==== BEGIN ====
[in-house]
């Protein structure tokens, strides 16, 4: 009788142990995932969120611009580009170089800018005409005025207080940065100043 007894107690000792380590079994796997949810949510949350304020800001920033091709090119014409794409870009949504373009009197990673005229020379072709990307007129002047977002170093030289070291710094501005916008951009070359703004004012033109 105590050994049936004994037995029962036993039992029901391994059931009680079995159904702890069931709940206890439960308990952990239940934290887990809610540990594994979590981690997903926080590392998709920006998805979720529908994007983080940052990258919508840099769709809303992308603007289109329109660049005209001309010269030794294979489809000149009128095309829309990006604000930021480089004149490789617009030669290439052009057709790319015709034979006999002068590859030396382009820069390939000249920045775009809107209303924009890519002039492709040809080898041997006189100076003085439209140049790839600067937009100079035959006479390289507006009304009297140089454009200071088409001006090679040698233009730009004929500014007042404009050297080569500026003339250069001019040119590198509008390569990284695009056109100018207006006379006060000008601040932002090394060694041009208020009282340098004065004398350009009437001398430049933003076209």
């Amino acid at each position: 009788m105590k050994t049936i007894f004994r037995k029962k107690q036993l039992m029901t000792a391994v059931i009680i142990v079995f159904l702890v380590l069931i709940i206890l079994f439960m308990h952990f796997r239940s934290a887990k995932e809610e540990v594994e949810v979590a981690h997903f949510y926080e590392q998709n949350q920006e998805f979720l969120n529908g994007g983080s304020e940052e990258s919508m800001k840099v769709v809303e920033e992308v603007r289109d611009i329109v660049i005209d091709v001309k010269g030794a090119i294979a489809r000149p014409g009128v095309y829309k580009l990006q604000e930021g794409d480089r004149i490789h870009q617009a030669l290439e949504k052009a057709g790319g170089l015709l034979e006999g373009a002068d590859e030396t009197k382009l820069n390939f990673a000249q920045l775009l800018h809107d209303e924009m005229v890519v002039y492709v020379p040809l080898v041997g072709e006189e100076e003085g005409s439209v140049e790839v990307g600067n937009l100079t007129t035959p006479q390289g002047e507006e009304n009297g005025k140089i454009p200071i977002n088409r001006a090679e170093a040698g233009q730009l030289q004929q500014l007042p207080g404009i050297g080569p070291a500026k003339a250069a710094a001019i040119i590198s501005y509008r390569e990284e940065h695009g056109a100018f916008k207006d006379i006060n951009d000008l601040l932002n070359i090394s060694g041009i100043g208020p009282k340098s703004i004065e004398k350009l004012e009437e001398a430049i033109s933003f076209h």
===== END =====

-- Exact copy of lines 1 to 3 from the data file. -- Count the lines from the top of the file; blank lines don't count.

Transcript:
[in-house]
């Protein structure tokens, strides 16, 4: 009788142990995932969120611009580009170089800018005409005025207080940065100043 007894107690000792380590079994796997949810949510949350304020800001920033091709090119014409794409870009949504373009009197990673005229020379072709990307007129002047977002170093030289070291710094501005916008951009070359703004004012033109 105590050994049936004994037995029962036993039992029901391994059931009680079995159904702890069931709940206890439960308990952990239940934290887990809610540990594994979590981690997903926080590392998709920006998805979720529908994007983080940052990258919508840099769709809303992308603007289109329109660049005209001309010269030794294979489809000149009128095309829309990006604000930021480089004149490789617009030669290439052009057709790319015709034979006999002068590859030396382009820069390939000249920045775009809107209303924009890519002039492709040809080898041997006189100076003085439209140049790839600067937009100079035959006479390289507006009304009297140089454009200071088409001006090679040698233009730009004929500014007042404009050297080569500026003339250069001019040119590198509008390569990284695009056109100018207006006379006060000008601040932002090394060694041009208020009282340098004065004398350009009437001398430049933003076209």
């Amino acid at each position: 009788m105590k050994t049936i007894f004994r037995k029962k107690q036993l039992m029901t000792a391994v059931i009680i142990v079995f159904l702890v380590l069931i709940i206890l079994f439960m308990h952990f796997r239940s934290a887990k995932e809610e540990v594994e949810v979590a981690h997903f949510y926080e590392q998709n949350q920006e998805f979720l969120n529908g994007g983080s304020e940052e990258s919508m800001k840099v769709v809303e920033e992308v603007r289109d611009i329109v660049i005209d091709v001309k010269g030794a090119i294979a489809r000149p014409g009128v095309y829309k580009l990006q604000e930021g794409d480089r004149i490789h870009q617009a030669l290439e949504k052009a057709g790319g170089l015709l034979e006999g373009a002068d590859e030396t009197k382009l820069n390939f990673a000249q920045l775009l800018h809107d209303e924009m005229v890519v002039y492709v020379p040809l080898v041997g072709e006189e100076e003085g005409s439209v140049e790839v990307g600067n937009l100079t007129t035959p006479q390289g002047e507006e009304n009297g005025k140089i454009p200071i977002n088409r001006a090679e170093a040698g233009q730009l030289q004929q500014l007042p207080g404009i050297g080569p070291a500026k003339a250069a710094a001019i040119i590198s501005y509008r390569e990284e940065h695009g056109a100018f916008k207006d006379i006060n951009d000008l601040l932002n070359i090394s060694g041009i100043g208020p009282k340098s703004i004065e004398k350009l004012e009437e001398a430049i033109s933003f076209h």